/// Nextflix Drops Movies Because of Costly Deals
Last October there was a brief (albeit furious) hue and cry over the departure of CBS’ long-running Angela Lansbury mystery series, Murder, She Wrote, from Netflix . It caused, as Jezebel’s Rebecca Rose put it, “a disturbance in the Force.” Normal service was restored a few months later, but the show’s brief departure—and its unexpected resurgence in popularity—point up a new trend in Web video: Content is getting more expensive, and sometimes the stuff IP owners want you to see isn’t the stuff you want to watch. “Based on its deals, content is constantly going in and out of streaming services,” explained Dan Rayburn, principal analyst at Frost & Sullivan. “ Netflix will spend more than $3 billion this year alone, and they’re committed to licensing more than $7 billion. The cost to produce content is higher than anything, and that’s the highest cost of all.” Rayburn said that content costs, not the much-lamented fees from ISPs, are going to make the difference to consumers when it comes time to assess pricing. But networks, ultimately, want to drive live viewership—that’s where the money still is, and Netflix’s Ted Sarandos has claimed that the service “brought maybe a million viewers to AMC” in 2012. And that may mean Sony sells less Monty Python’s Flying Circus and more Drop Dead Diva .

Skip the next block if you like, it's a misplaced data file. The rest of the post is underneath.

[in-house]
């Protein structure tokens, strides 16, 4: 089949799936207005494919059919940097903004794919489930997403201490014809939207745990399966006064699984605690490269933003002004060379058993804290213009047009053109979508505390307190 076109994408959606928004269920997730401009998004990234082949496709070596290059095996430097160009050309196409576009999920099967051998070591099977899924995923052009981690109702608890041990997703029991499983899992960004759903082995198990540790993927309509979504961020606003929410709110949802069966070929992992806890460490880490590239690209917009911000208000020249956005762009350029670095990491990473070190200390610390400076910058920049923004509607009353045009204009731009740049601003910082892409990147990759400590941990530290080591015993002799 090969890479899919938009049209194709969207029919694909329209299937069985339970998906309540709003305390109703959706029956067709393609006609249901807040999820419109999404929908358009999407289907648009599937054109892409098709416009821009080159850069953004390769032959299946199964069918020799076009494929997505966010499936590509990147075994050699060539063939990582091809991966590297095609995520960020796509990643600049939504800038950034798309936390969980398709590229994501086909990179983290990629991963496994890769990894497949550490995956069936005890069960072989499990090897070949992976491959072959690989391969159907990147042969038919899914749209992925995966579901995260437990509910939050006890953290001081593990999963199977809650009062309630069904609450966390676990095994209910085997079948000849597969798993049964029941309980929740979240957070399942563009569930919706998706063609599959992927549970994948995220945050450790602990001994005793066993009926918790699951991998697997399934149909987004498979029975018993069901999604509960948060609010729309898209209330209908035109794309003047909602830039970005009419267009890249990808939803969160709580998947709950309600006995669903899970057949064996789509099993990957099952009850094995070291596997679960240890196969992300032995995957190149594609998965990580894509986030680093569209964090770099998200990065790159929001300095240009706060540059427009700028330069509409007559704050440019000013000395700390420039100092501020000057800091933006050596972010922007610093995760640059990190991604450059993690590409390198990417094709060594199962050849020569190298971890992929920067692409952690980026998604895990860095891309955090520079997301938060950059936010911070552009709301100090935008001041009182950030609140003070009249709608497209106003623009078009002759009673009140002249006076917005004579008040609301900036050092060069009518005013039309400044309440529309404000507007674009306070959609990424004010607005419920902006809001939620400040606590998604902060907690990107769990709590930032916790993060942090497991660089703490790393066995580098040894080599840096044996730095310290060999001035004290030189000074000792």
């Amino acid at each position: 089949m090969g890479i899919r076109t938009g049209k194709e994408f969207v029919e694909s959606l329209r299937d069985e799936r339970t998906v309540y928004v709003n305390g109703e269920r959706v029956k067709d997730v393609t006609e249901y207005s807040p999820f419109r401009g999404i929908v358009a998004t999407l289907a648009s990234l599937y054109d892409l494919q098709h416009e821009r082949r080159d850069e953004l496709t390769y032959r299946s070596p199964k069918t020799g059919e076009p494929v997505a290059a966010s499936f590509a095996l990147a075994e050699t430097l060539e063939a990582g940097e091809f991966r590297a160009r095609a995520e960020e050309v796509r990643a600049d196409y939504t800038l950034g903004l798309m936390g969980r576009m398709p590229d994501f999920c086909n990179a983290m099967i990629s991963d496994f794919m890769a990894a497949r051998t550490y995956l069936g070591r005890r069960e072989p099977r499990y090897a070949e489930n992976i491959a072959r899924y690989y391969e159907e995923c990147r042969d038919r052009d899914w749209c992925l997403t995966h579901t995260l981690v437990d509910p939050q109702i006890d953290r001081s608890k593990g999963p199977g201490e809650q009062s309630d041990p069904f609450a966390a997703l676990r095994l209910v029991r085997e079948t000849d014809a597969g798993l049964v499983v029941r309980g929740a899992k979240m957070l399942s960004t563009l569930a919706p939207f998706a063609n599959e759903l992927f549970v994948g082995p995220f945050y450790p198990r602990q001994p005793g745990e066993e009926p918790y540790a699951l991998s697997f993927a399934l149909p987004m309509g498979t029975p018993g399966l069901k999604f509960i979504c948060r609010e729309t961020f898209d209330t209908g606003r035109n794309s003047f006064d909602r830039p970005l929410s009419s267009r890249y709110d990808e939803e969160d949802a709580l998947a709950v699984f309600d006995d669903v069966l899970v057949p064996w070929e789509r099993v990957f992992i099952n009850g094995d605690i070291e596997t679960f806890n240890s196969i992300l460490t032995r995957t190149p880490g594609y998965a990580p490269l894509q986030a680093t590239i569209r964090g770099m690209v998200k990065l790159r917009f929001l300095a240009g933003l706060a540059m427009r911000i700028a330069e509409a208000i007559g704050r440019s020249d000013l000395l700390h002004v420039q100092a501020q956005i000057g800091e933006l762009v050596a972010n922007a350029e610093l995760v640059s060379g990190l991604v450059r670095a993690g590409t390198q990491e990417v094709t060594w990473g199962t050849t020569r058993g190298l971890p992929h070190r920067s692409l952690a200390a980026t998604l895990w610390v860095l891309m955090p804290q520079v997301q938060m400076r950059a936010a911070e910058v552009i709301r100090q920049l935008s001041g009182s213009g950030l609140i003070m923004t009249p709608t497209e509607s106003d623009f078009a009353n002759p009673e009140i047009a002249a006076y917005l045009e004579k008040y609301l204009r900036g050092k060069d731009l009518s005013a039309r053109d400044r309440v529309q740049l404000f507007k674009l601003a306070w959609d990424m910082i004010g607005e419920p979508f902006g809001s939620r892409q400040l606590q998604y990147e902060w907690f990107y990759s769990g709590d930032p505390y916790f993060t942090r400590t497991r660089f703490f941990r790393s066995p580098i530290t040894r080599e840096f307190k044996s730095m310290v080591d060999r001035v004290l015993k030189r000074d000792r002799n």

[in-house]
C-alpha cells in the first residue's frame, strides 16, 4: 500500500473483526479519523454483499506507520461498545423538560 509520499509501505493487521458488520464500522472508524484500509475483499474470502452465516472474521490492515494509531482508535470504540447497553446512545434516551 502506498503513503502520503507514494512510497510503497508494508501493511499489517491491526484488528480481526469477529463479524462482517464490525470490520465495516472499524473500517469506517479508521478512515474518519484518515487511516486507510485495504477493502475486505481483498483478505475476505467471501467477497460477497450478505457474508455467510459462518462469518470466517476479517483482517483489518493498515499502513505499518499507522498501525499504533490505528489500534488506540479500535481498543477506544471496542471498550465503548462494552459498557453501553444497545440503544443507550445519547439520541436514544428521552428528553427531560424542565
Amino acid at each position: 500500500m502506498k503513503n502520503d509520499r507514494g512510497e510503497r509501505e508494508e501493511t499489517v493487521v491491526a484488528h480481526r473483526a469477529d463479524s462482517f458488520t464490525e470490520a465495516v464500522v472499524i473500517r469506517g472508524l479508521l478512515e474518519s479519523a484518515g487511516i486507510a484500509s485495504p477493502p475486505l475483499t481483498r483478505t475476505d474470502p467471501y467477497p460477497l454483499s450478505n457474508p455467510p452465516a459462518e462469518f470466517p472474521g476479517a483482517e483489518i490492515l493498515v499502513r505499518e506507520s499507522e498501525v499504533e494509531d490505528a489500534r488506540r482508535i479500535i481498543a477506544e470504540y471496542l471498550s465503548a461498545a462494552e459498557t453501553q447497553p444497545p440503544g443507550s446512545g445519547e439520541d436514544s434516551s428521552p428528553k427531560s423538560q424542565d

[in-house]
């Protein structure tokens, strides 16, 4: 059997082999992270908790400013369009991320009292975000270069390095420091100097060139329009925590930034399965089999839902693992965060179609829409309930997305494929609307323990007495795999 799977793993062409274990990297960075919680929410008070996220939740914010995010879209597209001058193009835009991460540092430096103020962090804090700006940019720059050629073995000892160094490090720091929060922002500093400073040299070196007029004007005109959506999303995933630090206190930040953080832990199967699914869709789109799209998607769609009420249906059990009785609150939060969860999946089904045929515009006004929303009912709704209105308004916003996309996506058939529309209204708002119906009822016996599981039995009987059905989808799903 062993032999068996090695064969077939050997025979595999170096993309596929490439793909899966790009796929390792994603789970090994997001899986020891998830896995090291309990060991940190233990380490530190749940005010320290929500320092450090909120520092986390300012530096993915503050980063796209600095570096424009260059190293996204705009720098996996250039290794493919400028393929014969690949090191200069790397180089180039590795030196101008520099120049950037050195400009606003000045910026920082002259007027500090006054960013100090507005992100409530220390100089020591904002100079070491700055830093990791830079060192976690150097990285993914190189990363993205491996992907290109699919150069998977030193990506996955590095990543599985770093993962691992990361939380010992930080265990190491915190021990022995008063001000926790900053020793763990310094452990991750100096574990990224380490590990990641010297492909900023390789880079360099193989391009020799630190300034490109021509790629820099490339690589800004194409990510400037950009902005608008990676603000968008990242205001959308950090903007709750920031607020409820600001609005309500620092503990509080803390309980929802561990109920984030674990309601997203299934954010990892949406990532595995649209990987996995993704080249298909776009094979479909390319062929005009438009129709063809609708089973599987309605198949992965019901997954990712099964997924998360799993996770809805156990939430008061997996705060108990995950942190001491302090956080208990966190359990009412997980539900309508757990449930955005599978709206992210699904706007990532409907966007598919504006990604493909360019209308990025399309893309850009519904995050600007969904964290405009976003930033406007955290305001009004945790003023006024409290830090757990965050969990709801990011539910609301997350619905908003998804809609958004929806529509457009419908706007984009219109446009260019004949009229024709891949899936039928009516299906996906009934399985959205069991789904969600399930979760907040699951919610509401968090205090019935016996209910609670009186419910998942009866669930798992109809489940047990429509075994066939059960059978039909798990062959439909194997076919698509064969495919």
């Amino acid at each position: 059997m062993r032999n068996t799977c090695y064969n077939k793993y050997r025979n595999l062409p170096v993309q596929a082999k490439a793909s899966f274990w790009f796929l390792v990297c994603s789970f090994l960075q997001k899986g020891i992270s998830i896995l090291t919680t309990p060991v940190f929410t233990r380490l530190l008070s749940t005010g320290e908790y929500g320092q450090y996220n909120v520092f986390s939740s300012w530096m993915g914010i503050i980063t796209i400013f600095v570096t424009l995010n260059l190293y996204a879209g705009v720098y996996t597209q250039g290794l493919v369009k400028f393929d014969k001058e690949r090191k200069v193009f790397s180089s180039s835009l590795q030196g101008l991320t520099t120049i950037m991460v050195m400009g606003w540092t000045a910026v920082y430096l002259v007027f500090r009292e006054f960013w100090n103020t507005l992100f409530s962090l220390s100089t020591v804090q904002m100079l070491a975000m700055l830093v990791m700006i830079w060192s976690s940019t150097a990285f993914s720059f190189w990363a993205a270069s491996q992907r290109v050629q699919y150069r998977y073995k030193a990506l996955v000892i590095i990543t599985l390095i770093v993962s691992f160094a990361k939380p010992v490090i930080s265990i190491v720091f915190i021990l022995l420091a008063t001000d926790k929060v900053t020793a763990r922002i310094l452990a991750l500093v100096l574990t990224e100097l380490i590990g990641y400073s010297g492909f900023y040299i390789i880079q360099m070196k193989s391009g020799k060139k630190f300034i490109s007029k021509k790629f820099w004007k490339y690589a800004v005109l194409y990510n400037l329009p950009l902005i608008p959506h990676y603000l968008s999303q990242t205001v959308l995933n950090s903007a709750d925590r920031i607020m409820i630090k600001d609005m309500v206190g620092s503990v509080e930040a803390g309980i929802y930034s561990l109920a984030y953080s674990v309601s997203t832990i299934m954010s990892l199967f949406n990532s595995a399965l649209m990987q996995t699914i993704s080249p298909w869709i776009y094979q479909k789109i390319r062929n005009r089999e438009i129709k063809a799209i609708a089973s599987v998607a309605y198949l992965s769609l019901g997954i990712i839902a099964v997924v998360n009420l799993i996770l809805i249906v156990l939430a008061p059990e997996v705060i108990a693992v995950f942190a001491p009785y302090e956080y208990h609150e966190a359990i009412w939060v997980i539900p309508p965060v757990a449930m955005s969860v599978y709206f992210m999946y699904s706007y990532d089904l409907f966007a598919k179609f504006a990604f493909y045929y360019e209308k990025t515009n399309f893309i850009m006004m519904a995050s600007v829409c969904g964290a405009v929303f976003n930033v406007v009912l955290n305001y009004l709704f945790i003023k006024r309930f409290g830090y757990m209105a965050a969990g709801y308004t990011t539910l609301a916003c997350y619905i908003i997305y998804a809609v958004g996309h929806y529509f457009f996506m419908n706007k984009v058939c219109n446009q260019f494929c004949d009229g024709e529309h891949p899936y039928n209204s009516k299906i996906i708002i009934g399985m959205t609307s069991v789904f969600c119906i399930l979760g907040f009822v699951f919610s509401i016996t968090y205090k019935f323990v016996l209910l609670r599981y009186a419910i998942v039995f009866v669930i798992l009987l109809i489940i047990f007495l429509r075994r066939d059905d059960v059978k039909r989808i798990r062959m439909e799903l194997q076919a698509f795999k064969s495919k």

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Nextflix Drops Movies Because of Costly Deals